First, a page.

The BIG EAST Conference and its member institutions are participating in the National Sportsmanship Day (NSD) 20th anniversary celebration today. The Institute for International Sport founded NSD in 1991 with the objective of engaging athletes and other community members in thoughtful discussions and well planned activities about the concepts of sportsmanship and fair play. In celebration of the 20th anniversary of NSD, the Institute will host a major reception on March 1, 2011 to honor the late Senators Claiborne Pell and John Chaffee, both of whom played major roles in helping launch National Sportsmanship day in 1991. Since its first celebration in 1991, National Sportsmanship Day has been celebrated in tens of thousands of schools, not only in the United States but throughout the world, and by millions of students, teachers, coaches and parents.
One of the first and most important NSD collaborations was a partnership that the Institute forged with USA Today. For the last 19 years, USA Today has greatly enhanced the growth of National Sportsmanship Day through a national essay contest. Nearly 10,000 young people have entered the essay contest, which USA Today considers as one of its most valuable youth-related initiatives. Although Webster’s Dictionary defines sportsmanship as, “The qualities and conduct befitting a sportsman or sportswoman” every person probably has a little different view on its meaning. The BIG EAST Conference, under the direction of its Senior Woman Administrators, has put together its own collection of thoughts and ideas about sportsmanship.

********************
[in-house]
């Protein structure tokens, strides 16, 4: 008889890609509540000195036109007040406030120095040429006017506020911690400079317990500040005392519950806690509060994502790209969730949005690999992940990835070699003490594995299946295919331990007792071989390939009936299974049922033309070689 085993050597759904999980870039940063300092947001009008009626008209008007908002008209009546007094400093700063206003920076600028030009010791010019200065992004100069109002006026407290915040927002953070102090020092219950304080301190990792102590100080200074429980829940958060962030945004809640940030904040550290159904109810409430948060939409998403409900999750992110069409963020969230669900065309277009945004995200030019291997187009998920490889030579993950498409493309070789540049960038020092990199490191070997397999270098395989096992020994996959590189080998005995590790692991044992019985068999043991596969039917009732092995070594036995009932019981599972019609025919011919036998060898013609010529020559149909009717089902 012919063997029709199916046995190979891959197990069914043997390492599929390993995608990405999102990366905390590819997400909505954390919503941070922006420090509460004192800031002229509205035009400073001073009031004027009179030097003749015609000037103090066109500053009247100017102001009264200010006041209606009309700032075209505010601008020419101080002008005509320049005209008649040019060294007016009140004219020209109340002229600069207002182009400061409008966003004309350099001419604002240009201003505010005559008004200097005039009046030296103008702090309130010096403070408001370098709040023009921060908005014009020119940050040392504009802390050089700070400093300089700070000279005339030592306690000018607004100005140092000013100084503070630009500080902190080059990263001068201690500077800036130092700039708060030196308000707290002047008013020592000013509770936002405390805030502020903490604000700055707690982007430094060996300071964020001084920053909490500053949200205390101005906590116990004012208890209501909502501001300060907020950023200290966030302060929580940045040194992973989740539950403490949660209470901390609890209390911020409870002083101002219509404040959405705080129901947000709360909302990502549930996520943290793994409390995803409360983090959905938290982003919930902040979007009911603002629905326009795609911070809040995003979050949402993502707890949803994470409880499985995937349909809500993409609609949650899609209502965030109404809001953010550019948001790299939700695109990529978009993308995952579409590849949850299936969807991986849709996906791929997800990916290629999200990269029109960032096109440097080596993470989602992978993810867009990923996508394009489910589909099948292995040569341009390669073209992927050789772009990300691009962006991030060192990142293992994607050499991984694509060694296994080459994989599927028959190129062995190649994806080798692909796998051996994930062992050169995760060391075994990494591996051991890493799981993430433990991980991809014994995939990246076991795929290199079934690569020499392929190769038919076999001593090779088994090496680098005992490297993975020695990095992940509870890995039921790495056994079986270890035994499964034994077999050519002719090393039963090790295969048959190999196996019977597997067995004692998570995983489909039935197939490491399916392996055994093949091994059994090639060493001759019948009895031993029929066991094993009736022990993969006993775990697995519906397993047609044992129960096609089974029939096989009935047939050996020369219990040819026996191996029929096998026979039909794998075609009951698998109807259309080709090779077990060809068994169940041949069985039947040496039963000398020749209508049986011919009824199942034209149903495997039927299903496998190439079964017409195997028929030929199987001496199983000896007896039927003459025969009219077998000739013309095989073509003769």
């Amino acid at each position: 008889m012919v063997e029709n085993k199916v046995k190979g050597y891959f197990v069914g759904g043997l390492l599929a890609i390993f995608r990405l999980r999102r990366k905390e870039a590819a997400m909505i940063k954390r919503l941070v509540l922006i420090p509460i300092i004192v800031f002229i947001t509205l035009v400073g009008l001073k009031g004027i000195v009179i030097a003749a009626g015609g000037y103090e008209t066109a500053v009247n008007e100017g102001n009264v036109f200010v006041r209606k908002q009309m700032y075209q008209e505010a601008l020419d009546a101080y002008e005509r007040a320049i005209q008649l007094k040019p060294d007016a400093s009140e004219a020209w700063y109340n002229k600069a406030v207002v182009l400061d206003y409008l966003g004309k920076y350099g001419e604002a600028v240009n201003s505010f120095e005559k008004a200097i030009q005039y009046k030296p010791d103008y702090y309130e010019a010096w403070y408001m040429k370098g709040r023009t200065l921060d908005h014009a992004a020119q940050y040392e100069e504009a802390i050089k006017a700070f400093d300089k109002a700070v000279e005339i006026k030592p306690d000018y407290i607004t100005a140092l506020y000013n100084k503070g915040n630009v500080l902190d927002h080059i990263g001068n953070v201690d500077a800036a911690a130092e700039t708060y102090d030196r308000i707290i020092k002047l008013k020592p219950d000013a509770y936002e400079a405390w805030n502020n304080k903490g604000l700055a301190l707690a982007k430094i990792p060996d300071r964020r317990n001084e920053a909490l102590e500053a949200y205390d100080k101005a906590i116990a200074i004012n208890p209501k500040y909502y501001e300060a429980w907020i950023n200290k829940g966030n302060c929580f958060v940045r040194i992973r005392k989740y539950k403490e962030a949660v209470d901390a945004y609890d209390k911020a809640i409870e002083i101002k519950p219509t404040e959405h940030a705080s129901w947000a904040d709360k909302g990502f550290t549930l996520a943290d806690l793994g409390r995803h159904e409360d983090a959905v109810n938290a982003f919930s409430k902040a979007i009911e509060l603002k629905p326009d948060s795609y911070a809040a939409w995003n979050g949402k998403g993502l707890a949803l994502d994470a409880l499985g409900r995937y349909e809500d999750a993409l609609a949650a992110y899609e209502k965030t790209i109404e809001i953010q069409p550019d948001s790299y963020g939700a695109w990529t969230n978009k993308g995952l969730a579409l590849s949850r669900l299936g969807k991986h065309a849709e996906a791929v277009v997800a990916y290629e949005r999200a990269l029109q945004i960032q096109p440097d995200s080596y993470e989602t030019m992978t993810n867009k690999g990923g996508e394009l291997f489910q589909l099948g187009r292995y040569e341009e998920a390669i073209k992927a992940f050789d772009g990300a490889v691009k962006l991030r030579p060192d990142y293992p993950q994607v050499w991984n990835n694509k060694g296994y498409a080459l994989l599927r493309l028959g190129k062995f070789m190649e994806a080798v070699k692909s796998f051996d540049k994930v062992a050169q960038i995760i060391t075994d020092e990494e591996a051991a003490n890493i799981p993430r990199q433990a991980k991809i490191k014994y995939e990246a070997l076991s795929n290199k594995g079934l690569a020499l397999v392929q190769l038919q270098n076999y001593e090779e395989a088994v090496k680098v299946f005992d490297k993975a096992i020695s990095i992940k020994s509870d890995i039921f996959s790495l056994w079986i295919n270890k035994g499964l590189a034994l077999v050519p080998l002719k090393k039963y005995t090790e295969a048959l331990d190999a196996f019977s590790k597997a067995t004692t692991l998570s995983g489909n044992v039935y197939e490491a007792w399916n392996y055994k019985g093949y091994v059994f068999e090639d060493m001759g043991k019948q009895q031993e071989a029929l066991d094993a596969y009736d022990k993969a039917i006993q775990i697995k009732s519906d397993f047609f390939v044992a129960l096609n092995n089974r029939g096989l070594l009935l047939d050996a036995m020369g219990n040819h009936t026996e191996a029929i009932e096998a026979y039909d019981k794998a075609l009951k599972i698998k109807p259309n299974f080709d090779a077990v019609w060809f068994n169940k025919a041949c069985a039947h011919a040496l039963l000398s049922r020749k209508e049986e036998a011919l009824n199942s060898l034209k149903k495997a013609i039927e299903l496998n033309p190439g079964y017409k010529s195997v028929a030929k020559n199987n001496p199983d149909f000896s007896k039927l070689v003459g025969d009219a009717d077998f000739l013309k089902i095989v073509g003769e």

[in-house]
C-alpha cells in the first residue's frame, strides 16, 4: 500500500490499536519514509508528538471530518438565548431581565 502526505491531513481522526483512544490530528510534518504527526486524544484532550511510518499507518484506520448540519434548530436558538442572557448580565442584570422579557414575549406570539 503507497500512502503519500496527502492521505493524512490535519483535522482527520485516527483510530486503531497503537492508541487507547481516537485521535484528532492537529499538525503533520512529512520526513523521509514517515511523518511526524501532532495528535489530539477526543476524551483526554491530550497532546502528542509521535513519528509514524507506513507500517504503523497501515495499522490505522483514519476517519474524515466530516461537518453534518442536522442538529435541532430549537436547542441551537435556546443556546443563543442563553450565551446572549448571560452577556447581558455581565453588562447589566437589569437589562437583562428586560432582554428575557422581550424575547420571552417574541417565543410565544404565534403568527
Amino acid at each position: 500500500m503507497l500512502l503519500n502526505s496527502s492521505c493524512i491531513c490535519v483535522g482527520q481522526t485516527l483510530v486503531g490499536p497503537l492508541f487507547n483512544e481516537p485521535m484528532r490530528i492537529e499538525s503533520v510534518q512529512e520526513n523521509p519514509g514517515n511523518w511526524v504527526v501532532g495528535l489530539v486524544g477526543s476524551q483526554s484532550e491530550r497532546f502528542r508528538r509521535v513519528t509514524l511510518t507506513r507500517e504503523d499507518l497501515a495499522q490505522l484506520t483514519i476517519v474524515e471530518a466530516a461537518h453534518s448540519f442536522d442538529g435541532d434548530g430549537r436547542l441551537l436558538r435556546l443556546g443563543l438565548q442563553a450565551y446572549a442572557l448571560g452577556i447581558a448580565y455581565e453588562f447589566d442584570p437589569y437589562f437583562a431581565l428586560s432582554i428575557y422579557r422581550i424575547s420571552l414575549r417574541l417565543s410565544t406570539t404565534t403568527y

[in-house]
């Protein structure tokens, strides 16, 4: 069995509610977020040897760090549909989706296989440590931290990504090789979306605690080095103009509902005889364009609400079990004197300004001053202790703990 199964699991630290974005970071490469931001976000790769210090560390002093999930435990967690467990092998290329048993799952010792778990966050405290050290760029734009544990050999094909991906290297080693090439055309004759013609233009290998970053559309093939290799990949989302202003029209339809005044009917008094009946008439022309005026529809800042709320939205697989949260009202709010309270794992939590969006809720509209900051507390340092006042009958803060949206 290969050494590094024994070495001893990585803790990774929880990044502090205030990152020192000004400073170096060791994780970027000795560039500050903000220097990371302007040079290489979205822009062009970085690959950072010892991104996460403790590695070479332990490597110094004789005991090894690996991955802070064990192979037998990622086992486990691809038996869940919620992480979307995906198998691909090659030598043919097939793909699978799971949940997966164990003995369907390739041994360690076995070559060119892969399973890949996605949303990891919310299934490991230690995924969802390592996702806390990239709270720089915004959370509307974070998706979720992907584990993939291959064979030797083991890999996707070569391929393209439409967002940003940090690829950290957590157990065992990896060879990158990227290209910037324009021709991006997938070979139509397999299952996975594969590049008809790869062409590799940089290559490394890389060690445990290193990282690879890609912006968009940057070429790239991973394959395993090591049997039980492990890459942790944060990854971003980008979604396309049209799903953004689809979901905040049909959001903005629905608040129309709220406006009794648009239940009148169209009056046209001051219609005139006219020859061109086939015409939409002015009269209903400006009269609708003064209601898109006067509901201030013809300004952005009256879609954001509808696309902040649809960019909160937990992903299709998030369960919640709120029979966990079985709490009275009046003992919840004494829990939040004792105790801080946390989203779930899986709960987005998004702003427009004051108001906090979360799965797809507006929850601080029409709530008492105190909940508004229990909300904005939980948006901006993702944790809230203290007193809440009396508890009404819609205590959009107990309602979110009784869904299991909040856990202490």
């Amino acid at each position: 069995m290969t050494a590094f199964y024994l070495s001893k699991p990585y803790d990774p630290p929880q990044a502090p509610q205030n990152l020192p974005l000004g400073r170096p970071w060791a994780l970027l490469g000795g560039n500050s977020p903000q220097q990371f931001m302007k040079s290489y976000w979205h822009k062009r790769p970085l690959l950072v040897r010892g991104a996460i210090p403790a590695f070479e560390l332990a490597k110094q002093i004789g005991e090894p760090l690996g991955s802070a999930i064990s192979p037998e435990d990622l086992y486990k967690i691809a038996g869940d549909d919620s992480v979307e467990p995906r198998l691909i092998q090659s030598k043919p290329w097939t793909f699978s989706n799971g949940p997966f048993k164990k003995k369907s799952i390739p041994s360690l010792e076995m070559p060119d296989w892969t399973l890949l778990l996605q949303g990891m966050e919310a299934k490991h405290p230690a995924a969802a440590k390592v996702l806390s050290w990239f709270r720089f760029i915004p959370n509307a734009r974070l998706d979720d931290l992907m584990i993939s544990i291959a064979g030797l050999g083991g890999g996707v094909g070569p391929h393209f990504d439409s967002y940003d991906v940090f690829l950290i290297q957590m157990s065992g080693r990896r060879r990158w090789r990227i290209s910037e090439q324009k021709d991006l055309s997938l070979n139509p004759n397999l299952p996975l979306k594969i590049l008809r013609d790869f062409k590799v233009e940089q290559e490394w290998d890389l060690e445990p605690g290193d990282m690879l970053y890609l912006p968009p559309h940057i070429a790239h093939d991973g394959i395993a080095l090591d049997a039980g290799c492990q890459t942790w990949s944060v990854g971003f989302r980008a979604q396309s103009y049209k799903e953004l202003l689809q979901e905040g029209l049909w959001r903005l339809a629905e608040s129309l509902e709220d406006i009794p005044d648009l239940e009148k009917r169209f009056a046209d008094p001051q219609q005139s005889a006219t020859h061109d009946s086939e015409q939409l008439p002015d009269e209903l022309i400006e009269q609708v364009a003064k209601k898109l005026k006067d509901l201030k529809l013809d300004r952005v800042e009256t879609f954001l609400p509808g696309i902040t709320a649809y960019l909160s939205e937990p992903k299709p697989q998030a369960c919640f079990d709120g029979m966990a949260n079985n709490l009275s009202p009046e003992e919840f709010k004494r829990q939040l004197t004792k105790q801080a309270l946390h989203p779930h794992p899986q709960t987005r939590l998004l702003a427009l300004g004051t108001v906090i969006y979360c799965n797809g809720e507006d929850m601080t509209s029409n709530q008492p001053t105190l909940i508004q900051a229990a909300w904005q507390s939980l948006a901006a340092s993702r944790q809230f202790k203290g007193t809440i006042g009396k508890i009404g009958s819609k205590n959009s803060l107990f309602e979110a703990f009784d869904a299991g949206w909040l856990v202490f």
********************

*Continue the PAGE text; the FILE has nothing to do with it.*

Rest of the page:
Here are a few thoughts our student-athletes have on what sportsmanship means to them…
Sportsmanship is about leaving yourself on the field but not losing yourself on the field. Our coaches tell us that if we work hard, work smart, play together and stay classy we will have success. They haven’t failed us yet.—Kerry McBride, Marquette soccer student-athlete.
Sportsmanship means playing as hard as you can within the rules of the game. More than that though, sportsmanship is about treating teammates, opponents, officials and coaches all with respect.”—Robert Brickley, Connecticut men’s soccer student-athlete.
We play in matches and games; we compete on and off the field of pay, and one of our goals, as leaders amongst our teams is to represent Villanova University, our Athletics Department and our fellow student-athletes to be the best of our ability by respecting our coaches, our opponents and the officials of the contests.—Villanova Student-Athlete Advisory Council (SAAC).